The power of the government to take your land is rooted in very old law called Eminent Domain. In America, that law traces back to the United States Constitution, under the 5th Amendment, which states that “no private property shall be taken for public use, without just compensation.” In addition, the State has further powers under North Carolina General Statute Chapter 136, and local condemnors have powers under North Carolina General Statute Chapter 40.
In most cases, it is very difficult to defeat a government’s authority to take land. It happens occasionally, but in our experience, that’ a very difficult fight to win.
What Is Land Condemnation?
In the vast majority of cases, private land can be taken by the government (and sometimes private companies) through a process called Land Condemnation, which means that they sue you to take your land. When they do this, they must provide proof that your land is of benefit to the public, such as for building a new roadway, and they must pay you the “fair value” for that land, at its highest and best use.
In cases brought by state government, this is done through a process called “Quick Take.” In North Carolina, that basically means that once they jump through three legal hoops, they own the land. Now, that doesn’t mean you can’t negotiate over the value of the land, but it DOES mean that, more often than not, they are going to get your land whether you like it or not.
What Is Inverse Condemnation?
In other case, land may be taken by what is called Inverse Condemnation. This occurs when the government or a private entity effectively takes your land, does something to reduce the value of your land, or deprives you of the fair use of your land…without paying you anything. Some examples of this might include:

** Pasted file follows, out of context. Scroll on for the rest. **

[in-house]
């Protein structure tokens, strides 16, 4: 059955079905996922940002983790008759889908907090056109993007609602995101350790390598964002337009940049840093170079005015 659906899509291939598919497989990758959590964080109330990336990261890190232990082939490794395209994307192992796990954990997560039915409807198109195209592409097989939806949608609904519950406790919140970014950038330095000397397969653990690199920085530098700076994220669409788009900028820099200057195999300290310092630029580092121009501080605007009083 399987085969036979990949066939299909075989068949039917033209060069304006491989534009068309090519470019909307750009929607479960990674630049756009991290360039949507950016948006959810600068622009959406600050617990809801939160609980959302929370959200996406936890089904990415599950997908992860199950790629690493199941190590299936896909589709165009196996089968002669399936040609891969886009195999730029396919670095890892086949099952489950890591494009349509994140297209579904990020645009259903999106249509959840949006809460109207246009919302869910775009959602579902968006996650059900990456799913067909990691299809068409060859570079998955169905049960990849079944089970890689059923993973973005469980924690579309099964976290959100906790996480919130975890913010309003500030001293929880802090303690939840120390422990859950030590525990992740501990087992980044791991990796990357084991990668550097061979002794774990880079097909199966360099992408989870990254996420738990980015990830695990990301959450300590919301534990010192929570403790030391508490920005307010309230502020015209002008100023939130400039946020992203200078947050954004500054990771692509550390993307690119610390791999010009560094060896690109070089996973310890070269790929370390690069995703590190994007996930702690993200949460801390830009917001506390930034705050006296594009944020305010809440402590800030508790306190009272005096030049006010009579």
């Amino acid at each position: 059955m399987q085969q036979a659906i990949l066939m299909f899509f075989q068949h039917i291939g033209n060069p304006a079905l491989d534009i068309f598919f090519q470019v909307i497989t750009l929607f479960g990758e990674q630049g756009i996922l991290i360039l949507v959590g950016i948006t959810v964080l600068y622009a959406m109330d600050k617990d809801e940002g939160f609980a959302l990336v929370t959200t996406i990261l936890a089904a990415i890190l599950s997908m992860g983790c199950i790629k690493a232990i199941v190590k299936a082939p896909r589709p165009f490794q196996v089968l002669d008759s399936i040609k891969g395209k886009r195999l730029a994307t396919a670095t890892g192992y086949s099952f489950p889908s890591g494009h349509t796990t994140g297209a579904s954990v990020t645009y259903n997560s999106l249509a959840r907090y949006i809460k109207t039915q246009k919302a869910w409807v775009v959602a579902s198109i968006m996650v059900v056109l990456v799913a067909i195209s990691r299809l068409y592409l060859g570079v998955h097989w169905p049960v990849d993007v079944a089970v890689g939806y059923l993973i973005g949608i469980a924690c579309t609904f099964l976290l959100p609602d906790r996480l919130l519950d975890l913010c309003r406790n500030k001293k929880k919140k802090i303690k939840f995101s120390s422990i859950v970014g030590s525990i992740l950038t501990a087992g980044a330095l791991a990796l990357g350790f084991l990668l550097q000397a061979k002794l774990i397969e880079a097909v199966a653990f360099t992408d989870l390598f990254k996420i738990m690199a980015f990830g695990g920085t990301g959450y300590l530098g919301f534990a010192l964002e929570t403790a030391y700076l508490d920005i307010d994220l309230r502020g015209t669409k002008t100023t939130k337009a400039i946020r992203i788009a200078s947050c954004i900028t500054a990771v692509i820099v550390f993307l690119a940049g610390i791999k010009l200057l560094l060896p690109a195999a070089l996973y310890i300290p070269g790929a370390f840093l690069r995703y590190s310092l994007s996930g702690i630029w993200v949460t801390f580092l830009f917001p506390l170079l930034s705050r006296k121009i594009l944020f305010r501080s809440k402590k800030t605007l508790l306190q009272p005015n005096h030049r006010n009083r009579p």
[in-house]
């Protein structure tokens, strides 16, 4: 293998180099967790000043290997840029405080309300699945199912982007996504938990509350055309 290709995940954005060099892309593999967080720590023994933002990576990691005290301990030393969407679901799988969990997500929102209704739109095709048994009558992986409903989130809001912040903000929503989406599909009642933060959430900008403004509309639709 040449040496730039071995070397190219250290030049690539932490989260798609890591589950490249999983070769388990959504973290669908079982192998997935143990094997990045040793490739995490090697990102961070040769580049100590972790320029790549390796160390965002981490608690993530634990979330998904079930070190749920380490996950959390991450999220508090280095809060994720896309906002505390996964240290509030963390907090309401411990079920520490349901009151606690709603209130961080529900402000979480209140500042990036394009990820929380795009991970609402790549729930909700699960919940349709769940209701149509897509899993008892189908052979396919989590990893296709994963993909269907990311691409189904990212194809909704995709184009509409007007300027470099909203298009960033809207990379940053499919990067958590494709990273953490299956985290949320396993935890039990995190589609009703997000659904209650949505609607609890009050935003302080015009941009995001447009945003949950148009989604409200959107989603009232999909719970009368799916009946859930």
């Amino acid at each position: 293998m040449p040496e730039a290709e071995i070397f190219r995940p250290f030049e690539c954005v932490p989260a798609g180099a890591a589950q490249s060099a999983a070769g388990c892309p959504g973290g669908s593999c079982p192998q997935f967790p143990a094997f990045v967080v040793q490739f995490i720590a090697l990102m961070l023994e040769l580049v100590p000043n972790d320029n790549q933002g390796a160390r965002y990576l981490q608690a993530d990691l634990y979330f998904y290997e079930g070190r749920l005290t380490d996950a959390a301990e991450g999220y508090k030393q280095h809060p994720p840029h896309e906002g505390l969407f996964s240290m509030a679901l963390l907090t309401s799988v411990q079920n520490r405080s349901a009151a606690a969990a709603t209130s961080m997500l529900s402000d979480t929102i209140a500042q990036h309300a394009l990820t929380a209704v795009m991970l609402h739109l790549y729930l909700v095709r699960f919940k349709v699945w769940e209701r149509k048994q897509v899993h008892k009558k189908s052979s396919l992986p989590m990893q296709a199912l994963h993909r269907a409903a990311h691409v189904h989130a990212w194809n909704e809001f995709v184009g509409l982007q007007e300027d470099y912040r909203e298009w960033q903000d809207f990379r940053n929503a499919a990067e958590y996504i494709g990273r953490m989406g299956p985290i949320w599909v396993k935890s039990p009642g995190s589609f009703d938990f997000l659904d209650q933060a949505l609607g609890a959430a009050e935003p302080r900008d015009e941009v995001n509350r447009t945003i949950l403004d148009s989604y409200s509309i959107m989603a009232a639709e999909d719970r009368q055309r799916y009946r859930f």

- A highway is built near your property, and an important water source is altered such that your land is now flooded.
- During the construction of a highway, the contractors use explosives, and the blast from the dynamite causes damage to your buildings or home.
- The state has long-term plans to build a roadway project, say, 20 years from now. But, in the meantime, will not allow you to build or make improvements to your land. We frequently see cases like this when the state is considering building a belt line around a major city, but the project may drag on for decades. All the while, property owners can neither sell nor improve their property.
In all of these ways, you—the landowner—are being deprived of your state and federal constitutional rights to receive just compensation for your property.
Henson Fuerst is Here to Help
If one of these situations is affecting you, then talking with an attorney about your legal rights is probably the single best thing you can do to protect yourself and your investment. Call the experienced North Carolina Land Condemnation Attorneys at Henson Fuerst at 919-781-1107 today for a FREE consultation.